586
Chapter 16
This equation includes no term for loss of fuel from the
body via excretion of nutrients because normally only negli-
gible losses occur via the urine, feces, and sloughed hair and
skin. In certain diseases, however, the most important being
diabetes mellitus, urinary losses of organic molecules may be
quite large and would have to be included in the equation.
Rearranging the equation to focus on energy storage
gives:
Energy stored
=
Energy from food intake
(Internal heat produced
+
External work)
Thus, whenever energy intake differs from the sum of inter-
nal heat produced and external work, changes in energy stor-
age occur; that is, the total-body energy content increases or
decreases. Normally, energy storage is mainly in the form of
fat in adipose tissue.
It is worth emphasizing at this point that “body weight”
and “total-body energy content” are not synonymous. Body
weight is determined not only by the amount of fat, carbo-
hydrate, and protein in the body, but also by the amounts of
water, bone, and other minerals. For example, an individual
can lose body weight quickly as the result of sweating or an
unusual increase in urinary output, or can gain large amounts
of weight as a result of water retention, as occurs, for exam-
ple, during heart failure. Moreover, even focusing only on the
nutrients, a constant body weight does not mean that total-
body energy content is constant. The reason is that 1 g of fat
contains 9 kcal, whereas 1 g of either carbohydrate or protein
contains 4 kcal. Thus, for example, aging is usually associated
with a gain of fat and a loss of protein; the result is that even
though the person’s body weight may stay constant, the total-
body energy content has increased. Apart from these qualifi -
cations, however, in the remainder of this chapter changes in
body weight are equated with changes in total-body energy
content and, more specifi cally, changes in body fat stores.
Body weight in adults is usually regulated around a sta-
ble set point. Theoretically this regulation can be achieved by
refl exly adjusting caloric intake and/or energy expenditure in
response to changes in body weight. It had long been assumed
that regulation of caloric intake was the only important adjust-
ment, and the next section will describe this process. However,
it is now clear that energy expenditure can also be adjusted in
response to changes in body weight.
A typical demonstration of this process in human beings
is as follows: Total daily energy expenditure was measured in
nonobese subjects at their usual body weight and again after
they either lost 10 percent of their body weight by underfeed-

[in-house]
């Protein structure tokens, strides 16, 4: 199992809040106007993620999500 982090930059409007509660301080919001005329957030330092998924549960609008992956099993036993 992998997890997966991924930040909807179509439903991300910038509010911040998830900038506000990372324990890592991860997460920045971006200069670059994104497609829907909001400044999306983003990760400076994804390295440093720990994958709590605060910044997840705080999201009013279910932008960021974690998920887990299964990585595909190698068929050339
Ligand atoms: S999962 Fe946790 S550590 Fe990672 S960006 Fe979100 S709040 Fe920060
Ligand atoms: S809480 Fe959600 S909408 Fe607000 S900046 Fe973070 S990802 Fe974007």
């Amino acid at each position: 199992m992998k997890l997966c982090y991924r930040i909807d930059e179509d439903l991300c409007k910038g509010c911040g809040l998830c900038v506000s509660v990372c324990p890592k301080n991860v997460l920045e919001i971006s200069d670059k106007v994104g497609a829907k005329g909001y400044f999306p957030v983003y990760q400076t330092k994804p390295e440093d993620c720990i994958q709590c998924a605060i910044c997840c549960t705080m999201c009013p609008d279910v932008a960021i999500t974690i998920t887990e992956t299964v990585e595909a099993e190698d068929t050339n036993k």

ing or gained 10 percent by overfeeding. At their new body
weight, the overfed subjects manifested a large (15 percent)
increase in both resting and nonresting energy expenditure,
and the underfed subjects showed a similar decrease. These
changes in energy expenditure were much greater than could
be accounted for simply by the altered metabolic mass of the
body or having to move a larger or smaller body.
The generalization that emerges from this and other
similar studies is that a dietary-induced change in total-body
energy stores triggers, in negative feedback fashion, an altera-
tion in energy expenditure that opposes the gain or loss of
energy stores. This phenomenon helps explain why some
dieters lose about 5 to 10 pounds of fat fairly easily and then
become stuck at a plateau. It also helps explain why some
very thin people have diffi
culty trying to gain much weight.
Another unsettled question is whether such “metabolic resis-
tance” to changes in body weight persists indefi nitely or is
only a transient response to rapid changes in body weight.
Control of Food Intake
The control of food intake can be analyzed in the same way
as any other biological control system. As the previous sec-
tion emphasized, the variable being maintained in this sys-
tem is total-body energy content or, more specifi cally, total
fat stores. An essential component of such a control system
is a hormone—
leptin
—synthesized by adipose tissue cells
themselves, and released from the cells in proportion to the
amount of fat in the adipose tissue. This hormone acts on
the hypothalamus to cause a reduction in food intake, in part
by inhibiting the release of
neuropeptide Y,
a hypothalamic
neurotransmitter that stimulates eating. Leptin also stimu-
lates the metabolic rate and, therefore, plays an important role
in the changes in energy expenditure that occur in response
to overfeeding or underfeeding, as described in the previous
section. Thus, as illustrated in
Figure 16–14
, leptin func-
tions in a negative feedback system to maintain a stable total-
body energy content by “telling” the brain how much fat is
being stored.
Leptin appears to exert many other effects on the hypo-
thalamus and anterior pituitary. For example, during long-
Table 16–7
Energy Expenditure During Different
Types of Activity for a 70-kg (154-lb)
Person
Form of Activity
Energy kcal/h
Lying still, awake
77
Sitting at rest
100
Typewriting rapidly
140
Dressing or undressing
150
Walking on level ground at 4.3 km/h
(2.6mi/h)
200
Bicycling on level ground at 9 km/h
(5.3 mi/h)
304
Walking on 3 percent grade at 4.3 km/h
(2.6 mi/h)
357
Sawing wood or shoveling snow
480
Jogging at 9 km/h (5.3 mi/h)
570
Rowing at 20 strokes/min
828
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